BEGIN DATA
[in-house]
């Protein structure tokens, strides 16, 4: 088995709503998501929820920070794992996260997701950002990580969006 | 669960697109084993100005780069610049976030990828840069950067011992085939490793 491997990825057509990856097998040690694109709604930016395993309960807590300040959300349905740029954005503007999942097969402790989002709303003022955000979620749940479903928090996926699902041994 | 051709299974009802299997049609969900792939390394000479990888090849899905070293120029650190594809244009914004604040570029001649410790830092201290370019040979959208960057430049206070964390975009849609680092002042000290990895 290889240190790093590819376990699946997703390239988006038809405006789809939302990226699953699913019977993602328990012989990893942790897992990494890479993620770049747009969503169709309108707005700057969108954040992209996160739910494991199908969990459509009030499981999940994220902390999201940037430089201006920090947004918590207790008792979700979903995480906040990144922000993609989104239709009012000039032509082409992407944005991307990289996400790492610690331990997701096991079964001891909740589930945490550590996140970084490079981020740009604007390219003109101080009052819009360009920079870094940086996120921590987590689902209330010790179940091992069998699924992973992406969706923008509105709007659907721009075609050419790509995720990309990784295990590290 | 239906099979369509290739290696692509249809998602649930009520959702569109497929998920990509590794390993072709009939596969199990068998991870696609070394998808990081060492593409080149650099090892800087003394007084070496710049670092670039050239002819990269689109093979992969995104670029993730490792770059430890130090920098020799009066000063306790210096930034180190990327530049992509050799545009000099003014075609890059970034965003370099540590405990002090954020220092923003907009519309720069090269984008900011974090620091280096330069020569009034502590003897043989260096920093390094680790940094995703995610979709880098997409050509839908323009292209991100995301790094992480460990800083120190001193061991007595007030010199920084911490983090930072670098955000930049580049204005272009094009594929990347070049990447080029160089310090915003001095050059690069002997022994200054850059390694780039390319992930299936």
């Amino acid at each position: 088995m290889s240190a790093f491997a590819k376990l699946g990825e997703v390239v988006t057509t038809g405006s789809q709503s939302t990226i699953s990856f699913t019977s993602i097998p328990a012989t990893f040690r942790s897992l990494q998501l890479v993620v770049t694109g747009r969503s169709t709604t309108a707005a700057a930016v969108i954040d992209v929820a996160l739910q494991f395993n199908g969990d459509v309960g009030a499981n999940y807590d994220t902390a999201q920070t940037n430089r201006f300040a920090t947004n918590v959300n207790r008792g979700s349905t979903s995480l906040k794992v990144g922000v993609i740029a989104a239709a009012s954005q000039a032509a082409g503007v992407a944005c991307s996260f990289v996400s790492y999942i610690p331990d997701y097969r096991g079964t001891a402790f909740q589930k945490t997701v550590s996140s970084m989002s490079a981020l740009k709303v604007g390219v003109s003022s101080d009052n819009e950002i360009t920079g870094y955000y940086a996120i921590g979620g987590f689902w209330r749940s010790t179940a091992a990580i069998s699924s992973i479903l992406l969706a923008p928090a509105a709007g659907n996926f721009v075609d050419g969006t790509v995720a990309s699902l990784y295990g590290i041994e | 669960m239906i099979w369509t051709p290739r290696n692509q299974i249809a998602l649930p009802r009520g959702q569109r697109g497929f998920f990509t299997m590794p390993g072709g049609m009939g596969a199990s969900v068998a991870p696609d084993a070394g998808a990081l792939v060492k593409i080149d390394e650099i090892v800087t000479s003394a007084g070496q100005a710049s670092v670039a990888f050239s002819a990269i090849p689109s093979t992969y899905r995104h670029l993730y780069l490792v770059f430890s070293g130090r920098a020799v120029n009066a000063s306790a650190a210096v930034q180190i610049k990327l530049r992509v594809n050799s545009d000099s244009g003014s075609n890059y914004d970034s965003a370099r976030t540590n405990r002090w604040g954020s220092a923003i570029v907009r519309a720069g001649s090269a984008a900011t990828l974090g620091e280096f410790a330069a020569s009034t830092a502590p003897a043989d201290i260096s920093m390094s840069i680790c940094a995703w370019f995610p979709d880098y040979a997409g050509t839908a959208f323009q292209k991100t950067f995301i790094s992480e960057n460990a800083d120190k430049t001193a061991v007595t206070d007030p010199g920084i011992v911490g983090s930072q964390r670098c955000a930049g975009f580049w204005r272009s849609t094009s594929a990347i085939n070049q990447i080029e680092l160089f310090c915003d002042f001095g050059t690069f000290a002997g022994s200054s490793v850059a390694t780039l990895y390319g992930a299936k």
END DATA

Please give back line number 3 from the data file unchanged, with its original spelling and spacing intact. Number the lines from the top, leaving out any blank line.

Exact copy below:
């Amino acid at each position: 088995m290889s240190a790093f491997a590819k376990l699946g990825e997703v390239v988006t057509t038809g405006s789809q709503s939302t990226i699953s990856f699913t019977s993602i097998p328990a012989t990893f040690r942790s897992l990494q998501l890479v993620v770049t694109g747009r969503s169709t709604t309108a707005a700057a930016v969108i954040d992209v929820a996160l739910q494991f395993n199908g969990d459509v309960g009030a499981n999940y807590d994220t902390a999201q920070t940037n430089r201006f300040a920090t947004n918590v959300n207790r008792g979700s349905t979903s995480l906040k794992v990144g922000v993609i740029a989104a239709a009012s954005q000039a032509a082409g503007v992407a944005c991307s996260f990289v996400s790492y999942i610690p331990d997701y097969r096991g079964t001891a402790f909740q589930k945490t997701v550590s996140s970084m989002s490079a981020l740009k709303v604007g390219v003109s003022s101080d009052n819009e950002i360009t920079g870094y955000y940086a996120i921590g979620g987590f689902w209330r749940s010790t179940a091992a990580i069998s699924s992973i479903l992406l969706a923008p928090a509105a709007g659907n996926f721009v075609d050419g969006t790509v995720a990309s699902l990784y295990g590290i041994e | 669960m239906i099979w369509t051709p290739r290696n692509q299974i249809a998602l649930p009802r009520g959702q569109r697109g497929f998920f990509t299997m590794p390993g072709g049609m009939g596969a199990s969900v068998a991870p696609d084993a070394g998808a990081l792939v060492k593409i080149d390394e650099i090892v800087t000479s003394a007084g070496q100005a710049s670092v670039a990888f050239s002819a990269i090849p689109s093979t992969y899905r995104h670029l993730y780069l490792v770059f430890s070293g130090r920098a020799v120029n009066a000063s306790a650190a210096v930034q180190i610049k990327l530049r992509v594809n050799s545009d000099s244009g003014s075609n890059y914004d970034s965003a370099r976030t540590n405990r002090w604040g954020s220092a923003i570029v907009r519309a720069g001649s090269a984008a900011t990828l974090g620091e280096f410790a330069a020569s009034t830092a502590p003897a043989d201290i260096s920093m390094s840069i680790c940094a995703w370019f995610p979709d880098y040979a997409g050509t839908a959208f323009q292209k991100t950067f995301i790094s992480e960057n460990a800083d120190k430049t001193a061991v007595t206070d007030p010199g920084i011992v911490g983090s930072q964390r670098c955000a930049g975009f580049w204005r272009s849609t094009s594929a990347i085939n070049q990447i080029e680092l160089f310090c915003d002042f001095g050059t690069f000290a002997g022994s200054s490793v850059a390694t780039l990895y390319g992930a299936k």